As for a brilliant blade that's not to expensive but top quality i would recommend the Butterfly Peter Korbel !!!!
I am glad we agree. The directness of G-1 is unique, compared to other tensor rubber such as EL-S, Rakza series, Tenergy fx series and Barracuda. I like the Rakza series too but it is just not the same.Your experience also fully confirms my experience. Indeed, this control over the game is difficult to describe, but it is there 🙂 - with this rubber, I hit the table more and more accurately. At the expense of the Barracuda, for its time and a celluloid ball, it was a very wear-resistant and tenacious rubber, which I played for quite a long time on the backhand. Just the other day in the club I exchanged rackets with a friend who had two new Barracudas and I couldn't wait for him to return my racket to me 😁. Apparently there is a discrepancy between this rubber and the new plastic ball DHS Dj 40+
Peter Korbel with Fastarc G-1 on both sides sound like a great set-up! For me, if people want a bit slower and softer sponge, and yet able to spin, then C-1 is great choice. Then eventually if their playing level goes up and wants something faster and harder, then go to G-1. You can also play with the sponge thickness a bit too. Nittaku has done a great job with the Fastarc series. And they are really really durable.My Girlfriend uses a Peter Korbel with Fastarc G1 on both sides !!! She has been training for 2 years and is going from strength to Strength!!!! We train 3 times a week at Draycott and twice at my flat where I'm lucky enough to have my own table!!! She as hooked as I am now !!!!
I second G1. Similarly I have tried Rakza 7, Rakza 7 soft, Rakza X, EL-S, Barracuda, Tenergy 05 fx, 64 fx, etc. I have gone back to G1 at the end.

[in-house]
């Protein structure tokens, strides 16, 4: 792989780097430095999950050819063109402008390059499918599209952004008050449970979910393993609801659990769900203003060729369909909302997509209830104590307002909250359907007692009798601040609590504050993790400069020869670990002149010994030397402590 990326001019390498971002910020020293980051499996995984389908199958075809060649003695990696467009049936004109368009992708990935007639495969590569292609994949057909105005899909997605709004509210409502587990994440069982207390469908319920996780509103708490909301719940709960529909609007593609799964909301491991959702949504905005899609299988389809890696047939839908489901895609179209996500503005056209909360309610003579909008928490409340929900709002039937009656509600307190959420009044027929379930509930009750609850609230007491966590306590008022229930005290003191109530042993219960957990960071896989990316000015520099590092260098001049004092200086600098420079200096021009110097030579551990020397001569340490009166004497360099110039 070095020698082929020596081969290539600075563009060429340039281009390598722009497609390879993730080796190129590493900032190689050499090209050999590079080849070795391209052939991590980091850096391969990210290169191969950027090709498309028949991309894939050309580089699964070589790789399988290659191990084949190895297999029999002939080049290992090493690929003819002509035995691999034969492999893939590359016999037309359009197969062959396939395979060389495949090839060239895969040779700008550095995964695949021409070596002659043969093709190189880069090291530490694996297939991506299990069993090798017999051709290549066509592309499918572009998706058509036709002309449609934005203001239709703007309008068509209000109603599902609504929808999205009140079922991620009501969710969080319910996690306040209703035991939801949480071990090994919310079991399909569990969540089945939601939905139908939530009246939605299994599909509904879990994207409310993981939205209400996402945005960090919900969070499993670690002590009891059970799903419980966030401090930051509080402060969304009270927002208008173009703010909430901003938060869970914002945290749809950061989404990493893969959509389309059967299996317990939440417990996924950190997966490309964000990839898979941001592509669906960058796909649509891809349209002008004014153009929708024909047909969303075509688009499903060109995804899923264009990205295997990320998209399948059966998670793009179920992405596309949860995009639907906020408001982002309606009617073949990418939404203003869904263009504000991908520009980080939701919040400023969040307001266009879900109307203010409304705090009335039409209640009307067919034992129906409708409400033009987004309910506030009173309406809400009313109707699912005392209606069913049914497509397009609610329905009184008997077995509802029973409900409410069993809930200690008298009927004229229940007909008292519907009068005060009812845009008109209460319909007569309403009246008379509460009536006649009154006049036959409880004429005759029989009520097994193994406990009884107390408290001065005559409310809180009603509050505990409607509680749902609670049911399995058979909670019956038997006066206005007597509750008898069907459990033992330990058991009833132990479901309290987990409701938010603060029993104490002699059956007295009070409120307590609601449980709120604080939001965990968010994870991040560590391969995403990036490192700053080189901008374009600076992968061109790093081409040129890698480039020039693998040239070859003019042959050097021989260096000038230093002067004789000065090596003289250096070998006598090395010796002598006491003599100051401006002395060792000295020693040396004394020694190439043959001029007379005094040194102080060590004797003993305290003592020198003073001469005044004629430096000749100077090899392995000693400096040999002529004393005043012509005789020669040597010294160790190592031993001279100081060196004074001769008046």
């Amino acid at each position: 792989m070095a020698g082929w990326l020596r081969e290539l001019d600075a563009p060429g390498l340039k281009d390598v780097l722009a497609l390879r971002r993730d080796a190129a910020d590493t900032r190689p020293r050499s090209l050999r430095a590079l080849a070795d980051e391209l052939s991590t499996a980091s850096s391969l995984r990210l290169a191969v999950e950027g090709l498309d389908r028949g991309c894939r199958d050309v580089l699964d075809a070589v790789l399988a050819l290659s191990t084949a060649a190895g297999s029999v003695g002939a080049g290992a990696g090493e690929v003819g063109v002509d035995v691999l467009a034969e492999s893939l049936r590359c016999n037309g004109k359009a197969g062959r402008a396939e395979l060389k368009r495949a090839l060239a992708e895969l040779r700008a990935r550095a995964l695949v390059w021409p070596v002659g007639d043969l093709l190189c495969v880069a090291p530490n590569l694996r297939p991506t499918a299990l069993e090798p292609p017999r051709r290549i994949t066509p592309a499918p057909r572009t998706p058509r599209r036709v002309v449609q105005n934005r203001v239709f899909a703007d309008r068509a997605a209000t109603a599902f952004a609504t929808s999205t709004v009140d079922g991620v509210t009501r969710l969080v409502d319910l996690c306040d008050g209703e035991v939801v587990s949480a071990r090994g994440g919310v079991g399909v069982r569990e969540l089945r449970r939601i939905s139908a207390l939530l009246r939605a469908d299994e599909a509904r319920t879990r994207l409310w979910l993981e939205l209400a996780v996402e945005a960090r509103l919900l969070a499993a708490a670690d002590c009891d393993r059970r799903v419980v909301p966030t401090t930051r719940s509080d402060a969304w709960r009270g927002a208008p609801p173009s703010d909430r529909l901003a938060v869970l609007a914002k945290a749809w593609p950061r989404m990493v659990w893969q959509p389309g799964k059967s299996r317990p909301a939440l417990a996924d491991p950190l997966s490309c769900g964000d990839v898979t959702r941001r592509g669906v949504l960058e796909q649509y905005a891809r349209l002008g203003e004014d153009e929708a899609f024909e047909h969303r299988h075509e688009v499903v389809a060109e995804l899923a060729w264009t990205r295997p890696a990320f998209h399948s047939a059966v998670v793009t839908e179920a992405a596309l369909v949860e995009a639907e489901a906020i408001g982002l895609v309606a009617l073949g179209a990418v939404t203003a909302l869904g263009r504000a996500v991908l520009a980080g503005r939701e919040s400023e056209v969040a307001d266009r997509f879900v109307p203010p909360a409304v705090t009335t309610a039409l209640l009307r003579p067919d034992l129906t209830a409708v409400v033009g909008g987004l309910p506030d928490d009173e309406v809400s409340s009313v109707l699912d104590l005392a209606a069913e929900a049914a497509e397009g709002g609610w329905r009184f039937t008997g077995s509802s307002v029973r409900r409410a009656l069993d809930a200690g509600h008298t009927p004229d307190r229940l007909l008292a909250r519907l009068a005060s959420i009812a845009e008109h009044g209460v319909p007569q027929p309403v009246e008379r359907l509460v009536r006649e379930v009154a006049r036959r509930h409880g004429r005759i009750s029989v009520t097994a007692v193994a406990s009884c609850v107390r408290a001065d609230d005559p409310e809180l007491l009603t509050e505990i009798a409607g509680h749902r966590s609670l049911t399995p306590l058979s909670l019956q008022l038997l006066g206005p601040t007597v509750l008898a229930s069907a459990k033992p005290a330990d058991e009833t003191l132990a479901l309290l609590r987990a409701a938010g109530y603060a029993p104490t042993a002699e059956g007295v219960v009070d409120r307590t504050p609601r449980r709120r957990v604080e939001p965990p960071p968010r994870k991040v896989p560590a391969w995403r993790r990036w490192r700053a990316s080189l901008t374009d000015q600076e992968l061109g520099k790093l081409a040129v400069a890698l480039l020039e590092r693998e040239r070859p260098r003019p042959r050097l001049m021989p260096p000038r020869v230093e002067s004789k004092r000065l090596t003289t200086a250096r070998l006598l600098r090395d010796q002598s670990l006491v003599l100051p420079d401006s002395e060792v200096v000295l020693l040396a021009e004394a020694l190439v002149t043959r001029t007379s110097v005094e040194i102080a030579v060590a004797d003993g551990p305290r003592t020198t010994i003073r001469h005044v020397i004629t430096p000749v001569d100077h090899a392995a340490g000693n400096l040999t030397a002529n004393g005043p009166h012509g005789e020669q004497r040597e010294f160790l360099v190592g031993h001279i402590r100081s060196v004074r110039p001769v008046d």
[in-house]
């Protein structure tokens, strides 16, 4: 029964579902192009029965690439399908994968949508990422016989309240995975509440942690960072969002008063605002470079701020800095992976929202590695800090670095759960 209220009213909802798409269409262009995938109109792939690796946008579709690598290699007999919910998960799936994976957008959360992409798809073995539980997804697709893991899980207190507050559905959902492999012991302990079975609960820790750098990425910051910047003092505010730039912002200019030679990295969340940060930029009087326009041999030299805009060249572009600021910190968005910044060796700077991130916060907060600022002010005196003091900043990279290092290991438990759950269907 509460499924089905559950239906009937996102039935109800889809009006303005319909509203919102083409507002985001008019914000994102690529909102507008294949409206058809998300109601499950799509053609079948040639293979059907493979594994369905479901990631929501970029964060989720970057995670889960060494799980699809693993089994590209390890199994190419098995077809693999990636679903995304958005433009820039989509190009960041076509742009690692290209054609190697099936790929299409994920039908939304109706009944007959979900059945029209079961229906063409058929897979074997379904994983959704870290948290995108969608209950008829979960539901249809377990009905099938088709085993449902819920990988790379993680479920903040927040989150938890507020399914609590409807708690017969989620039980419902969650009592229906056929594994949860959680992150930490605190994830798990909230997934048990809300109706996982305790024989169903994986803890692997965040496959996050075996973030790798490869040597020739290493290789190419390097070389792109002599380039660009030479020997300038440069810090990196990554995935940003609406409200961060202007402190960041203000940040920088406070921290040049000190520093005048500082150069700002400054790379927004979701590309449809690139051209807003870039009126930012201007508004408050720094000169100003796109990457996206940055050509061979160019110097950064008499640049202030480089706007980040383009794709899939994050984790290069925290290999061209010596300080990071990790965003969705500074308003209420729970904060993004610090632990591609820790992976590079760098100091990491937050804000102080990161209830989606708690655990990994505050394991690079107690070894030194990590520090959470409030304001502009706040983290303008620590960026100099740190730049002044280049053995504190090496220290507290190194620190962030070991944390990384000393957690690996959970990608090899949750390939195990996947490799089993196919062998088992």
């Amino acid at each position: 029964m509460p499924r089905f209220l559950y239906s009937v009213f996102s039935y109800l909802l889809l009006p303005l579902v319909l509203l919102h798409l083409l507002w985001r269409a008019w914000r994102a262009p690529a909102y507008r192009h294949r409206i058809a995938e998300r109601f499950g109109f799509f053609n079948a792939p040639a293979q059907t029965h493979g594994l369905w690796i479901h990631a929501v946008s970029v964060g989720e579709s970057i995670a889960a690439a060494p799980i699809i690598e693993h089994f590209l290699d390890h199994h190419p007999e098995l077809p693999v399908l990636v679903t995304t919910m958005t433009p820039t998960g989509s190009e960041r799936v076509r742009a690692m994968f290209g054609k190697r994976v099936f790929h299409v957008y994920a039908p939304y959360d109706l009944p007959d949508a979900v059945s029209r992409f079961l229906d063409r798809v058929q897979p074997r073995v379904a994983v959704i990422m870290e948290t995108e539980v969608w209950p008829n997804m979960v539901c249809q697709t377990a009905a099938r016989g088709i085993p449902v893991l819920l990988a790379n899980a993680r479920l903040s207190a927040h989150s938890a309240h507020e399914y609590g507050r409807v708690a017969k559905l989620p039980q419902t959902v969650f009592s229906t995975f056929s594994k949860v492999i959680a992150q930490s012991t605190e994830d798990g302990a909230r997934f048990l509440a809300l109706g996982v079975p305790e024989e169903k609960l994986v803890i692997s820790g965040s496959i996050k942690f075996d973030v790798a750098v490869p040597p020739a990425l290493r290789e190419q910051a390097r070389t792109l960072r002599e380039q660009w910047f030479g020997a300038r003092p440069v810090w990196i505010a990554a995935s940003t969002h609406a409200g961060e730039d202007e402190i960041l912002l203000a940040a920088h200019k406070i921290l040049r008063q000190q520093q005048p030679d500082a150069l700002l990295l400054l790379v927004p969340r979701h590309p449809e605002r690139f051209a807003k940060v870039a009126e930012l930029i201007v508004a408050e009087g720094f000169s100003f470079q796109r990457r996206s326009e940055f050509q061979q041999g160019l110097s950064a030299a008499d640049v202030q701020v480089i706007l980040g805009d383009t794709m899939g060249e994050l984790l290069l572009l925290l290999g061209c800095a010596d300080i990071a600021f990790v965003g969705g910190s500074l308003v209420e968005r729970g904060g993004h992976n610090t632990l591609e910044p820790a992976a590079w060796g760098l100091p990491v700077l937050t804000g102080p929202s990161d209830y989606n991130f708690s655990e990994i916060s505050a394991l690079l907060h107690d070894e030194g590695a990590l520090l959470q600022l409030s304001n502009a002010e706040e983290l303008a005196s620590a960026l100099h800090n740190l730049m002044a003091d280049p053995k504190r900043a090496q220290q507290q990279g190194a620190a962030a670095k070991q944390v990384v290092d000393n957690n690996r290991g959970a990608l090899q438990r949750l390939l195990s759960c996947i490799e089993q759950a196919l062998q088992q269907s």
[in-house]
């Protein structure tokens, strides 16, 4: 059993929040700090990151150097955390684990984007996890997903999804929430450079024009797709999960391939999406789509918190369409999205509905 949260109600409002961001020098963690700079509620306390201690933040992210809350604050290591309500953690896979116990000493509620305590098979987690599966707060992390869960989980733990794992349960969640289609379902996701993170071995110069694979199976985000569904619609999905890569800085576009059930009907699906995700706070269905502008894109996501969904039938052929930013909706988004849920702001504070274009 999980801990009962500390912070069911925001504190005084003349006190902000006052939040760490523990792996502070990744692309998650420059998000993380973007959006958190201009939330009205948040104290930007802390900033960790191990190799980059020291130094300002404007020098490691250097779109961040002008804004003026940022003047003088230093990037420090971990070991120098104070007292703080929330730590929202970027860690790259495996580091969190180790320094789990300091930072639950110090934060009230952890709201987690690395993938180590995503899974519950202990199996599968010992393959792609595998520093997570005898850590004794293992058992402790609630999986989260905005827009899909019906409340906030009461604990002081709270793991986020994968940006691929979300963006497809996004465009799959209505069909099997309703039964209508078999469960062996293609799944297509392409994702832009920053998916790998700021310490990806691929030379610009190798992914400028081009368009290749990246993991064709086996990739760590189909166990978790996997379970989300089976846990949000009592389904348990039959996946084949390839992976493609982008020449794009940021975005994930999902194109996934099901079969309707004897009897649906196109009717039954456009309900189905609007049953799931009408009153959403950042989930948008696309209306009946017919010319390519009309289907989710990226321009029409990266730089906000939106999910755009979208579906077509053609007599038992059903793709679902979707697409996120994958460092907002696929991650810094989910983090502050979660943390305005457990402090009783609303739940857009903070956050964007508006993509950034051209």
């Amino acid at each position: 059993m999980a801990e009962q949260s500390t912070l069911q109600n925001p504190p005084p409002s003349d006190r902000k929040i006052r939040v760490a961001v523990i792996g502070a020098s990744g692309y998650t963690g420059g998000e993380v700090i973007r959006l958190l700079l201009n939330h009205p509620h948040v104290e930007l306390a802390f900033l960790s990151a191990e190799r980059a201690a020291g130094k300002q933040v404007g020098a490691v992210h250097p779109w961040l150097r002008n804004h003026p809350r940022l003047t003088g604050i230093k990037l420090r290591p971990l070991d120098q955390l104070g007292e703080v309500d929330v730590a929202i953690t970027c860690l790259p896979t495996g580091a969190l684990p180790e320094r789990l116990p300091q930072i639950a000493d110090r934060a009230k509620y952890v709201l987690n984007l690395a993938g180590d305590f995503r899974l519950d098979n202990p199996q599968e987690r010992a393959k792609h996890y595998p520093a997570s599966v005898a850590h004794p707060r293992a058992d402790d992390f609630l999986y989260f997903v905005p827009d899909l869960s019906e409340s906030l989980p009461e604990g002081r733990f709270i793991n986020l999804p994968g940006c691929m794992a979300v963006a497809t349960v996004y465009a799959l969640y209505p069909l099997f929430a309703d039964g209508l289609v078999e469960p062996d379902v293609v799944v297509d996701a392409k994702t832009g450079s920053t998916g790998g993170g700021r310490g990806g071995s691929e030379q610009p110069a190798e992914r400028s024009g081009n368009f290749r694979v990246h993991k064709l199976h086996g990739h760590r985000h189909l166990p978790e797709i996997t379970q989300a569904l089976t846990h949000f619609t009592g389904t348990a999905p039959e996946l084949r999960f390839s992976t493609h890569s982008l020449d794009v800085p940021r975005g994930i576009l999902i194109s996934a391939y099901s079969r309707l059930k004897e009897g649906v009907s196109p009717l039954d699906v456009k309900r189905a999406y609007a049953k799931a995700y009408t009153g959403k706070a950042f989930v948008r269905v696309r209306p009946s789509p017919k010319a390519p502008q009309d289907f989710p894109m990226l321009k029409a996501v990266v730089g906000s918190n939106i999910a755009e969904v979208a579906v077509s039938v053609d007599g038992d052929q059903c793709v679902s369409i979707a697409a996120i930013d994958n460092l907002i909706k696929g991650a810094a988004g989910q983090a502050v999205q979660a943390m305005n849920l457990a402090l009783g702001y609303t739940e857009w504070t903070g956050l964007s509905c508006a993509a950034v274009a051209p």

I did not try Rakza X for long. I tried Rakza 7 for longer. I think both Rakza X and G-1 are good rubbers. If you have the money why not buy both? Also there is no shame to find someone with G-1 in your club and ask to hit with their blade for a while. G-1 last very long. As I recall Razka series also last very long. Both are good choices. I am not as big of a fan for the Evolution series because they are not that grippy to start off with and they lose that grippiness fast too. The Fastarc and Rakza series seem to retain that grippiness for a long time which is a good thing. I have ripped off my G-1 and put on my older blade and they do last.I really like the Rakza X on my BH now, much more than H8-80 H37. But even before I put it on, I was set to try the G1. I'll need to replace it soon, but I like it so much that I now question my earlier decision. I'll probably go for the G1 anyways, since the next season is far away... Can you hilite the differences?
Sorry for hijacking to OP...
Korbel made in Japan is on my wishlist. I used to love my Primorac and when I tried the Japanese manufacturing I was amazed how better it was.Peter Korbel with Fastarc G-1 on both sides sound like a great set-up! For me, if people want a bit slower and softer sponge, and yet able to spin, then C-1 is great choice. Then eventually if their playing level goes up and wants something faster and harder, then go to G-1. You can also play with the sponge thickness a bit too. Nittaku has done a great job with the Fastarc series. And they are really really durable.
Stiga DNA Pro M is in between and really the best option, the Platinum M has less control for the same hardness. The Pro versions are really enough in most cases.In Stiga sponsored clubs in Sweden they recommend Stiga DNA Platinum M (2,1mm) on both sides for developing players on a 5-ply All+ blade. Beginners use Stiga DNA Future insted. Rakza 7 is popular aswell but Stigas DNA Platinum is better in my opinion.